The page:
Here's the smoothed tracking graph, with a tiny uptick at the end that may or may not still be there next time around:


The Strange Magic Of Newspoll Rounding

This week's Newspoll results were mildly controversial because they showed the Coalition down one (39), Labor up one (35), the Greens up three (14) and yet, the Labor 2PP was only up by a point.  How, many asked, could "the left" gain four points of primary vote and only one point of two-party preferred?

The answer comes from rounding.  Newspoll figures are published as integers, but these represent figures originally calculated as decimals and then rounded to the nearest whole number.  So a 39 could be anything from 38.5 to 39.49.  An apparent change of three points for a given party from X to (X+3) could really be just over two points of change ((X+0.49) changes to (X+2.5)) or it could be close to four points ((X-0.5) changes to (X+3.49)).  An apparent change of one point for a given party on either primary or 2PP could really be anything from next to nothing ((X+0.49) rounds down, while (X+0.5) rounds up) to nearly two points ((X-0.49) changes to (X+1.5)).

Also, Labor loses nearly half a point of 2PP for every point by which the Others vote goes down, so a one-point swing from Others to Greens will normally give Labor only just over a third of a point of 2PP gain.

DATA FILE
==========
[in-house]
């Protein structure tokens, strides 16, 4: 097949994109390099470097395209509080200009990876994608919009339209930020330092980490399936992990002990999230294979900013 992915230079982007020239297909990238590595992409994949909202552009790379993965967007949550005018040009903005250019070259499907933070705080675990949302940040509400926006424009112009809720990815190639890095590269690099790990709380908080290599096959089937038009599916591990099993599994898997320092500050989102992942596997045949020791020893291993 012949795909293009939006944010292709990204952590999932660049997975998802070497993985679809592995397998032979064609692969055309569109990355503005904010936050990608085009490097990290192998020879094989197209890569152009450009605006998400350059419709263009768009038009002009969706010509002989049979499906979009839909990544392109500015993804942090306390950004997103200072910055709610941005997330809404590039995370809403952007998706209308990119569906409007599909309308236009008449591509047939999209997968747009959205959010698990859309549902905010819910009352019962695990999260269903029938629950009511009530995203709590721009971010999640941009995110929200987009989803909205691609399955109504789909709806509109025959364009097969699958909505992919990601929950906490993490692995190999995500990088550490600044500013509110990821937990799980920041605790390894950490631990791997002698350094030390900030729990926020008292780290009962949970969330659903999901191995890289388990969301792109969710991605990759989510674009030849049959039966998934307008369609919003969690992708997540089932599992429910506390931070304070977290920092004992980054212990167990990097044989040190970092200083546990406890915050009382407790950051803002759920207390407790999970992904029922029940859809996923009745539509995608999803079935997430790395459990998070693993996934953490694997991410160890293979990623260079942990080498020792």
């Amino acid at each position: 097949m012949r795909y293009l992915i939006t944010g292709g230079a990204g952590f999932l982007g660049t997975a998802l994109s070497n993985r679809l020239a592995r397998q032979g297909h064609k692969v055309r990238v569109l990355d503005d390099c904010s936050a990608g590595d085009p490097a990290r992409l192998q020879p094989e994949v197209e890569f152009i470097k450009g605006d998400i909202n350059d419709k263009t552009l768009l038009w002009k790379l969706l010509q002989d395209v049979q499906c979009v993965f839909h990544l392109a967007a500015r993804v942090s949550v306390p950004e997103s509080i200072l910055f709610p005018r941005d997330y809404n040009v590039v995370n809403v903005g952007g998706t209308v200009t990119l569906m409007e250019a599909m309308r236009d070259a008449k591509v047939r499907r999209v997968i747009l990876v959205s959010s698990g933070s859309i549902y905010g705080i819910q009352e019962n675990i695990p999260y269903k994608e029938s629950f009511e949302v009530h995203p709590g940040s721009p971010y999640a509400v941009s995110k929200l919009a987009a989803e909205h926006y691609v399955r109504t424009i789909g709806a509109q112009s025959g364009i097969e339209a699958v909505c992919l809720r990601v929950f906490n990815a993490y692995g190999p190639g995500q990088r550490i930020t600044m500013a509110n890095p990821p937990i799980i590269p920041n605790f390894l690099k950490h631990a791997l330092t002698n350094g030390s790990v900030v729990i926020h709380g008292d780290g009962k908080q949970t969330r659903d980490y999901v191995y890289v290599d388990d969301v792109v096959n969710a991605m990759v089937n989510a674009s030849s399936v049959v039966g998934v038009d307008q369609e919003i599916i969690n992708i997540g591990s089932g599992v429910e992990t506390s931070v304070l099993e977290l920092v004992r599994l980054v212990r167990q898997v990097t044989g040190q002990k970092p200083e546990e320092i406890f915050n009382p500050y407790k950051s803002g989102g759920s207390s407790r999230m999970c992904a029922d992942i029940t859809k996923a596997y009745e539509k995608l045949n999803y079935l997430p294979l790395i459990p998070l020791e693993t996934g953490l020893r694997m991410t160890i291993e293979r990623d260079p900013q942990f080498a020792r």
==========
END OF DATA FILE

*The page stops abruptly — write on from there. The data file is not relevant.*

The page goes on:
So we don't really know that "the left" gained four points of primary vote. Rather, they may in theory (not looking at the 2PPs for the moment) have gained anything from just over two points to just under six, while Others may have gone down by anything from just over two to just under four.

And we don't really know Labor gained one point of 2PP; it could on paper be anything from just above zero to just below two. If the primaries were exactly as stated (with no rounding) then Labor would have gained just over two points 2PP and a one-point shift would be impossible, but the primaries are frequently rounded.

Consider the following deliberately extreme and artificial examples of raw results prior to rounding:

Case 1: L-NP 39.5 ALP 34.499 Green 11.499 Other 14.5
Case 2 (two weeks later): L-NP 39.499 ALP 34.5 Green 13.5 Other 12.499

Between these two cases the Green vote is up a little over two points, the Others vote is down a little over two points and the major parties barely move.  The actual 2PP for Labor increases in the second case by 0.72 points.  Yet the first case rounds to last Newspoll's results (L-NP 40 ALP 34 Green 11 Other 15) with a 2PP of 51-49 (50.96 rounded up) and the second rounds to this time's (39-35-14-12) with a 2PP of 52-48 (51.68 rounded up).  (Note: my 2PP model includes a small adjustment for Liberal-National contests.  Newspoll's method may differ very slightly).